No, now you’re thinking like Jim. Size hasn’t got anything to do with importance. Vacuum and gamma radiation are real, sure. But so’s the sunlight on a mountain lake, and Laura, and—He shook his weary head and turned to Holt. The pilot had tuned radio reception so far down that they could hear only a murmur; but he was alert for anything important. “What’s being sent us now?” Swanberg asked.

Holt put his ear close to the receiver. “The Reverend Norbert Victor Poole, author of the best-selling book The Strength in Confident Living, will deliver us a message of hope shortly. And the Emperor of Abyssinia has added his official best wishes to those of other governments.”

“Yeah,” Swanberg mumbled.

Presently: “If they don’t get off their dead ends and reach a decision soon, we’ll have to toss a coin.”

“Can’t toss a coin in free-fall, even if we had one,” Holt said. “Gotta match fingers. You know, odd or even number of fingers spread at the same time. If you match me, you win, otherwise I do. Unless you’d rather it was the other way around.”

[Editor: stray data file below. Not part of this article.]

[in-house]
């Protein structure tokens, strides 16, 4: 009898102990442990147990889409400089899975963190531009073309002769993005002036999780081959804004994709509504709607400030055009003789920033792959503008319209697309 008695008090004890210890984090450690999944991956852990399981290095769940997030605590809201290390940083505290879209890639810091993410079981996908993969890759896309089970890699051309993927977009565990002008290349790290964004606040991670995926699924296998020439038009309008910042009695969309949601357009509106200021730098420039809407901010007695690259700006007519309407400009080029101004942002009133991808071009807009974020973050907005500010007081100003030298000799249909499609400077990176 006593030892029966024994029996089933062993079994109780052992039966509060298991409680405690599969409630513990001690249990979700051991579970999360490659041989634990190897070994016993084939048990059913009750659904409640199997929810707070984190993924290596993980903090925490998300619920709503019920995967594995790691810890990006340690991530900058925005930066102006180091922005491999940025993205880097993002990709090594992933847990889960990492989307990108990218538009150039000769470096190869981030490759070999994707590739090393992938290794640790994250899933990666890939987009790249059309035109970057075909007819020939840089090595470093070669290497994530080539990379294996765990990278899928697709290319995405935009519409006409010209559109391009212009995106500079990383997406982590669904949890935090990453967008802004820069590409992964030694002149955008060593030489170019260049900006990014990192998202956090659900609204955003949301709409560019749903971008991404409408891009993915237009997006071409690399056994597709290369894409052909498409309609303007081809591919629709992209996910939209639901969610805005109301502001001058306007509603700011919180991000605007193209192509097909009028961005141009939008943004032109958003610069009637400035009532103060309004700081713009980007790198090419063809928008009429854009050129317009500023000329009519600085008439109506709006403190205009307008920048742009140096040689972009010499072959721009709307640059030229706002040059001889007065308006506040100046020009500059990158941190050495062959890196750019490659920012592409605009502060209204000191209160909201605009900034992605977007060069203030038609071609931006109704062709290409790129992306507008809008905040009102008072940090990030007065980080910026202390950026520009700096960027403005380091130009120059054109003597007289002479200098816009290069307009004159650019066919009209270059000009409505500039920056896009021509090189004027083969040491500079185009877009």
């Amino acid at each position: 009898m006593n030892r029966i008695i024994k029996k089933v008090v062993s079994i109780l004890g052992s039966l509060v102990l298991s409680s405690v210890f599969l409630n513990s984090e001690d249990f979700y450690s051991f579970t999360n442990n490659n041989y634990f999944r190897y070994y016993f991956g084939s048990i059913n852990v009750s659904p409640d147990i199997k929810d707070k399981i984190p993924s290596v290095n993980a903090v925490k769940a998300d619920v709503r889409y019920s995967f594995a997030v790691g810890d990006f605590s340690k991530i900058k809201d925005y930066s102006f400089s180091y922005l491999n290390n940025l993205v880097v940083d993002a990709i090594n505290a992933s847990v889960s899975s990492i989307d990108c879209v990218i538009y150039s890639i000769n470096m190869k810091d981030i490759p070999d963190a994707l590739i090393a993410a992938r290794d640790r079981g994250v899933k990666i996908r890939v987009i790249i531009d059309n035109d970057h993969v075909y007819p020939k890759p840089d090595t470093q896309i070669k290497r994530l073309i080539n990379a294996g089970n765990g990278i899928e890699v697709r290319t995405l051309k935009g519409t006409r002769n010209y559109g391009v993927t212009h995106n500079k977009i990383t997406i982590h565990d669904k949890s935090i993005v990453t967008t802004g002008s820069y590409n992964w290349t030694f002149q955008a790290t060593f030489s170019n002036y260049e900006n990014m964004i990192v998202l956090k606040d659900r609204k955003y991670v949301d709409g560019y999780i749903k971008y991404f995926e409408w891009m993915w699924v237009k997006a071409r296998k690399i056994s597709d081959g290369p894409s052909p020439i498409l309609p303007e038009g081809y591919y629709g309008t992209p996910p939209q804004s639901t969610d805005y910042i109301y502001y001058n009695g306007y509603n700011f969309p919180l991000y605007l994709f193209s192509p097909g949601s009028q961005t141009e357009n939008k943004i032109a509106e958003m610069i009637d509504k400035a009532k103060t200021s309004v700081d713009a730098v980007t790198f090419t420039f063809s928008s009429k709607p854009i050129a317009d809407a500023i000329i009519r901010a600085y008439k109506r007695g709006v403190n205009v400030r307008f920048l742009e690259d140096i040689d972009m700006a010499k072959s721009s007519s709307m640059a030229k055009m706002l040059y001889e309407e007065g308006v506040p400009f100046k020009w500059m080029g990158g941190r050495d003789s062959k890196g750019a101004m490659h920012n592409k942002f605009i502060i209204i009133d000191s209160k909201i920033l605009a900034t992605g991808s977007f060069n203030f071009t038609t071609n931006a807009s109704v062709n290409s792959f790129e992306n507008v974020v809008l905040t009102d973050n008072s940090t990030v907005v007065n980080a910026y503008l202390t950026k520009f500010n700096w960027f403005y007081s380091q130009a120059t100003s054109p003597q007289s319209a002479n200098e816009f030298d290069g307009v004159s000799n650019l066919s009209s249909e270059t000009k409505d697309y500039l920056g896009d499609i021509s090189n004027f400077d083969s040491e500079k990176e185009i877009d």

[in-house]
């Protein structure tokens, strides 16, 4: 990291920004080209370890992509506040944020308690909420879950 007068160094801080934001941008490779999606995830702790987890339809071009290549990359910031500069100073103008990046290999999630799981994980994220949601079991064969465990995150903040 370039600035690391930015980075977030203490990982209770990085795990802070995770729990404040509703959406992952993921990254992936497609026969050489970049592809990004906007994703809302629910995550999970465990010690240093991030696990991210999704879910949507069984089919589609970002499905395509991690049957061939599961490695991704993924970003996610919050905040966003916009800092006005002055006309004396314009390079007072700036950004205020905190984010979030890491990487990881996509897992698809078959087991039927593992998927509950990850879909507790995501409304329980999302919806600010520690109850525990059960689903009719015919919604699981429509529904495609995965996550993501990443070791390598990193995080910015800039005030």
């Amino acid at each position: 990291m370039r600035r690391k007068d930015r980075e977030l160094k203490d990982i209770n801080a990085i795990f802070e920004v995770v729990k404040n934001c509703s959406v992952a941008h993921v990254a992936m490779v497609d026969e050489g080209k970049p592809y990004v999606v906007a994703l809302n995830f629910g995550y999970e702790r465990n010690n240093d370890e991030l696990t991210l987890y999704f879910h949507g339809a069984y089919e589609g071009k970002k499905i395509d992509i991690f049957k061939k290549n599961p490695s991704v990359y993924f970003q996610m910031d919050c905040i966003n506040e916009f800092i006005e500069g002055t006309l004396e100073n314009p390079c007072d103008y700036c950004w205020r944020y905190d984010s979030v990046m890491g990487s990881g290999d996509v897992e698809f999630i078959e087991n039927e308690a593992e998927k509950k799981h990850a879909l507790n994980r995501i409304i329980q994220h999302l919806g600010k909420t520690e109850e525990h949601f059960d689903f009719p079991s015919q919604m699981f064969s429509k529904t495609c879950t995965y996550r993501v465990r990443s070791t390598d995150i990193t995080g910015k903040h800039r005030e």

Swanberg checked the odds. “Makes no difference.”

“Maybe we should’a done it that way in the first place,” Holt said. “Instead of asking Base for orders. But I just automatically figured—or didn’t I have the nerve? Better this way. Let an outsider give the word, backed by public opinion if not by law, and the unlucky one has got to go, period. But if we matched, and I lost . . . dunno what I’d do.”

“Scared?” Swanberg asked, forcing a smile.

“Christ, yes. Worse every minute. Why don’t those sods decide?”

“Would you like to make a choice like that . . . for somebody else?”

“I’d get it over with. I would! Judas, Bill, you aren’t human, sitting there so quiet and—Why won’t Laura talk to you?”

“With a planetful of morons listening in?” Swanberg snapped. “We know what we’re thinking right now, she and I. It’s nobody else’s business.”